Please look out for more images on the blog and available to buy at the Lineside Photographics website.

ECS to Red Bank Sidings….

Class 40 40002 sits at Platform 16 at Manchester Victoria station with two parcels vans some time in the early 1980s. I'm unsure of the working, but its likely that the train is about to leave for Red Bank Carriage Sidings just to the east of the station.

Class 40 40002 sits at Platform 16 at Manchester Victoria station with two parcels vans some time in the early 1980s. I’m unsure of the working, but its likely that the train is about to leave for Red Bank Carriage Sidings just to the east of the station.

Red Bank Carriage Sidings in Manchester

I am currently writing an article for my new magazine on parcels trains in the Manchester and Stockport area in the early 1980s. I have several photographs of short parcels (ECS to Red Bank Sidings or otherwise) at Platform 16 at Manchester Victoria station (as above); I believe that it may be an NPCSS ECS move from Bangor to Red Bank, but cannot confirm it. (I am going through the WTTs I have access to, but if anybody is aware of the workings at this time please contact me.)

I have no details of when the photo of 40002 was taken, although I think it is at least 1982, as the No.1 end was rebuilt and had the number applied some time in the early 1980s. Again, if you can shed any light on the likely date of the photo then please get in touch through the comment box below.

Manchester’s main parcels depot was that at Mayfield station, but both Piccadilly and Victoria station saw their fair share of parcels and news trains. Newspapers were printed in Manchester up until the mid-to-late 1980s, so as well as handling editions sent up from London, the railways were also used to send papers around the north of Britain. Famous amongst railway enthusiasts were trains known as the Red Bank Empties which were made up of empty vans returning to Red Bank Carriage Sidings ready for them to be used to distribute newspapers the following night  from Manchester.

Red Bank Sidings were also used to store coaching stock in between workings to avoid congestion at Victoria station; so passenger stock, parcels, news and DMUs were all managed through the facility up until the late 1980s when many services were switched to run through Piccadilly station rather than Victoria.

Look out for some forthcoming collections at Lineside Photographics showing parcels workings in and around Manchester.

Express to Clacton 70s style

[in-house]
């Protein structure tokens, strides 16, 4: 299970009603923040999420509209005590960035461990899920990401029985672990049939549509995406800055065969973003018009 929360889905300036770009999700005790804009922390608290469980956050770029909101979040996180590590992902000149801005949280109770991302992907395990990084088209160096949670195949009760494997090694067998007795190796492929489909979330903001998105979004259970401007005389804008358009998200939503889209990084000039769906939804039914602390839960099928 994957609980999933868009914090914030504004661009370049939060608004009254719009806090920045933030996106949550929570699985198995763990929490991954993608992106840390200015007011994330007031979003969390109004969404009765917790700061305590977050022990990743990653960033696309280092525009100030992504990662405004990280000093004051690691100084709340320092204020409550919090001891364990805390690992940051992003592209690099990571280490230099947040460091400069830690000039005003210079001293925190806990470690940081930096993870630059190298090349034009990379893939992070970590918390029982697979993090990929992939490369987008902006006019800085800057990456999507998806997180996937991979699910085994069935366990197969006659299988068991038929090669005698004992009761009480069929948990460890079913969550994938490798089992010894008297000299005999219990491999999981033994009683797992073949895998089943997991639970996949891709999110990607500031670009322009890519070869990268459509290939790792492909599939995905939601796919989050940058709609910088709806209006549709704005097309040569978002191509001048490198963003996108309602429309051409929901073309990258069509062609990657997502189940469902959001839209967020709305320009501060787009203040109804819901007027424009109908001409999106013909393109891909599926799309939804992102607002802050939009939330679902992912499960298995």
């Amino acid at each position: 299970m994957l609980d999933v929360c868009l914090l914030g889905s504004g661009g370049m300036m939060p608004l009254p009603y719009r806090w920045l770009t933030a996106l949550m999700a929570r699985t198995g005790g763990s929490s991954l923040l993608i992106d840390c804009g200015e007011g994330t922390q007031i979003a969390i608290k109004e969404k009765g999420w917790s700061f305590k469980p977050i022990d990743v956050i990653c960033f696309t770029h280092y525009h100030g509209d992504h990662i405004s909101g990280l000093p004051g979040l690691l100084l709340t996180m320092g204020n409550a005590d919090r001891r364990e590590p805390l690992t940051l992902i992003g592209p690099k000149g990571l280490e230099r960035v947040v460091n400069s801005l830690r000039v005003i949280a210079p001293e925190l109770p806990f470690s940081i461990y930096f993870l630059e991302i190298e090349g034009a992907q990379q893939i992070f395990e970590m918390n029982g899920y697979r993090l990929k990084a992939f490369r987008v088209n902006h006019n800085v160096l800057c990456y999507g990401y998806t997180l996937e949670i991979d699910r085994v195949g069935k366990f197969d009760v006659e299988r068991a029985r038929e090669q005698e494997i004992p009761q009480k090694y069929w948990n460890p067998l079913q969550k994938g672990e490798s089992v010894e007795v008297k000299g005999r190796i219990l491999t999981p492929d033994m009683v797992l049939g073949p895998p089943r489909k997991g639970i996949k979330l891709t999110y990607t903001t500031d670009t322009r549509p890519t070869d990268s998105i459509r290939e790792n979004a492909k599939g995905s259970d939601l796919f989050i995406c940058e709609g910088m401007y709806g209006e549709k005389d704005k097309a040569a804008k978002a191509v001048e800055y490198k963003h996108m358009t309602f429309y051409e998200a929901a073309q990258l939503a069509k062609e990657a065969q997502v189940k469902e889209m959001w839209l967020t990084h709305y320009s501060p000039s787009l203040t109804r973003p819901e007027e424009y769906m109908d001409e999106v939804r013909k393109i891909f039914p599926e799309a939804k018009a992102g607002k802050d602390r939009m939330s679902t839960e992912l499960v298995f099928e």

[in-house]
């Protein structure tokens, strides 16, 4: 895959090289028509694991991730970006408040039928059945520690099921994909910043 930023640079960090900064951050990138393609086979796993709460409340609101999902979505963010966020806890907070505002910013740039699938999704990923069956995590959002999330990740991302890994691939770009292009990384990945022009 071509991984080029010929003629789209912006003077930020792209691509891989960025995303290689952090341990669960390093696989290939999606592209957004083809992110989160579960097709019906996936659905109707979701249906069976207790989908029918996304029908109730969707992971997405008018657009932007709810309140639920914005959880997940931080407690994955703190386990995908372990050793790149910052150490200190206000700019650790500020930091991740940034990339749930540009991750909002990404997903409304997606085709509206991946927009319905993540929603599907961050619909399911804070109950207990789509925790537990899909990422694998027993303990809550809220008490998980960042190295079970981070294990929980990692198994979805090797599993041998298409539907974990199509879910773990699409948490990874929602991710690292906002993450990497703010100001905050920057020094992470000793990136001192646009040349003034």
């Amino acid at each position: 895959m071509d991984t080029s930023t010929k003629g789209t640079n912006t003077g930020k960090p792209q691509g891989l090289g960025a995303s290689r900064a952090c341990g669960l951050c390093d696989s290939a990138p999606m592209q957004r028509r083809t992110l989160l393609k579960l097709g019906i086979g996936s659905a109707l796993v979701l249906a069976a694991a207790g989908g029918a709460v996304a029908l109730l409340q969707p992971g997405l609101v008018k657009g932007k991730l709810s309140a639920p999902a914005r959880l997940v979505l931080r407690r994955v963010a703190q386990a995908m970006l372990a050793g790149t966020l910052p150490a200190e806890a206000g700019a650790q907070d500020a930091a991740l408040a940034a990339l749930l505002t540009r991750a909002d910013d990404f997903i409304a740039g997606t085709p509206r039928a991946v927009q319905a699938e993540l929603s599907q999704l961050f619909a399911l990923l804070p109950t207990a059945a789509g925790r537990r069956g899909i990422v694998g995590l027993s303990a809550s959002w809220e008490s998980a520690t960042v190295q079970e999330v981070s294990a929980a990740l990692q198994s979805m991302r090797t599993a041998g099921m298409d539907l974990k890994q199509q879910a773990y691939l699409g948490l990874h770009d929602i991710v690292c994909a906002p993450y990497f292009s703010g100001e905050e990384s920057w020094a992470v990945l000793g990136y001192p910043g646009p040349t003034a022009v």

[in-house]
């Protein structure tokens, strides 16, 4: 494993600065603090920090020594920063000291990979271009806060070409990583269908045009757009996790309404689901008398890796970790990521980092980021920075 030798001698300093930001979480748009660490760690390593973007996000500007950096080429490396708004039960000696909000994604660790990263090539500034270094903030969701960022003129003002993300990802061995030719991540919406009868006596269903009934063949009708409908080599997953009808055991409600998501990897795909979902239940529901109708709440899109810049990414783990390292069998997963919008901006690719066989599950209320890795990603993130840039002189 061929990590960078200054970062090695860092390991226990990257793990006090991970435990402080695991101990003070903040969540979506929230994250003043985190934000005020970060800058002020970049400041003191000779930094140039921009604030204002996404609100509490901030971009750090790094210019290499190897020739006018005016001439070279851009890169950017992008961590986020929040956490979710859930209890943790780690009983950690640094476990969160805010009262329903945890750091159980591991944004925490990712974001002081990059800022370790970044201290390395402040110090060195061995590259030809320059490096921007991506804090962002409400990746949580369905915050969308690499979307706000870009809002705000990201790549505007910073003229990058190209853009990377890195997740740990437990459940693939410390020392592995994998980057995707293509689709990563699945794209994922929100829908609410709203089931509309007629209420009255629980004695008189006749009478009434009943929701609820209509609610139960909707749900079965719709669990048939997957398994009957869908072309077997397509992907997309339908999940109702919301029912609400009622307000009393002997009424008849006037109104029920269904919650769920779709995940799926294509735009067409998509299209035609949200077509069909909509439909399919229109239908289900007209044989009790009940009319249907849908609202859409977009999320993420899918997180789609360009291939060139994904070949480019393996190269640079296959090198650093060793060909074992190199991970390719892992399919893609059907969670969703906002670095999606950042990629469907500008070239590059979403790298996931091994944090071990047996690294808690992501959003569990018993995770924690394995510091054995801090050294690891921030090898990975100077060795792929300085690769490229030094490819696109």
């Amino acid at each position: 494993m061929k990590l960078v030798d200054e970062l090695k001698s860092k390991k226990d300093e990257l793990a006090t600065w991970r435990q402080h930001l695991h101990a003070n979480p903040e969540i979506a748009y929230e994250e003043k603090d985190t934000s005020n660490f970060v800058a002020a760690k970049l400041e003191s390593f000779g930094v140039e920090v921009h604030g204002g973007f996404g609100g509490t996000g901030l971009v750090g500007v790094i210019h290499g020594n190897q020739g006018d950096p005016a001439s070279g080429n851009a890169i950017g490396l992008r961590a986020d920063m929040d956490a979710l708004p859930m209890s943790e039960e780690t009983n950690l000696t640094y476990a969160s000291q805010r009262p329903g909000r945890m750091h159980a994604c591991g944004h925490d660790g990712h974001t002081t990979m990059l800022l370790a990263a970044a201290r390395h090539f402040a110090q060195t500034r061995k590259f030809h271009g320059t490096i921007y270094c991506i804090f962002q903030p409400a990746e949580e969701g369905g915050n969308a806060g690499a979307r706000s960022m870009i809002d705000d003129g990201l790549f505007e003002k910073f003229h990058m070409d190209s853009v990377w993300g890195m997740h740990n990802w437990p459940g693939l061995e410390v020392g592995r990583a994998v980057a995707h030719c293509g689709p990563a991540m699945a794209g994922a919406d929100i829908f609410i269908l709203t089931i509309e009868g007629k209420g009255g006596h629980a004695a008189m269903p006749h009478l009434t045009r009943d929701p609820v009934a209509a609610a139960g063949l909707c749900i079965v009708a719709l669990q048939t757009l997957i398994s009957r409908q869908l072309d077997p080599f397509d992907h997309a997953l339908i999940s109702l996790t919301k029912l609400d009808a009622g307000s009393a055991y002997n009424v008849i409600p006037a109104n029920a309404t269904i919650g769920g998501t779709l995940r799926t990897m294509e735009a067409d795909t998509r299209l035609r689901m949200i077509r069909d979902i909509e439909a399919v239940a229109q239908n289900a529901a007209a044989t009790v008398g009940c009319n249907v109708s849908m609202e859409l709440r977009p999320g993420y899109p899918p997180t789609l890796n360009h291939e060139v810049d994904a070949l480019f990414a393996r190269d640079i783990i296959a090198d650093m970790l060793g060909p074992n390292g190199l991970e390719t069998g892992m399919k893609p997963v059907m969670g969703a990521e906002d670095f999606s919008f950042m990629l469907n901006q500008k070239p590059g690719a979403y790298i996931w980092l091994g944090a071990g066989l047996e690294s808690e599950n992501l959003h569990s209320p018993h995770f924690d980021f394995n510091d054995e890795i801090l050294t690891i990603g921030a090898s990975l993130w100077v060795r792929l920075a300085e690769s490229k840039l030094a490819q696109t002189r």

Class 309 Clacton EMU 309 607 sways over point-work as it makes it's way out of London and on to the Essex coast some time in the 1970s.

Class 309 Clacton EMU 309 607 sways over point-work as it makes it’s way out of London and on to the Essex coast some time in the 1970s.

The Clacton Express Class 309s

Originally known as AM9 electrics, the Class 309s were built by British Rail at their York factory between 1962 and 1963. They worked exclusively between London Liverpool Street and  Clacton/Walton-on-Naze until 1989, when Class 312 units were introduced on some services. They were used on some services to Harwich and Ipswich after 1985, but were transferred to the North West for use on services from Manchester Piccadilly to Crewe and as far as London Euston for First North Western trains.

I always remember these units as comfortable and fast, probably because they were based on Mk.1 coaching stock and Commonwealth bogies. They lasted until 2000, having been refurbished in the mid-1980s

Little has changed in the way that stock is cascaded through the railways it seems. New stock is provided for the London commuter, and the older stock is then sent for use on other lines. This happening right now with the cascade of 30-year old Class 319s for use on the North West electrification scheme. The brand new Class 323 EMUs were supposed to have been sent to the West Midlands by now, but acceleration of the Class 319s is so poor they cannot keep to schedules between Manchester and Stoke/Crewe….

The photograph was taken by Peter Collins and will form part of a collection showing trains in the London suburbs soon to be available at the Lineside Photographics website. We will be including steam, as well as electrics and diesels, so hopefully there will be something for everyone!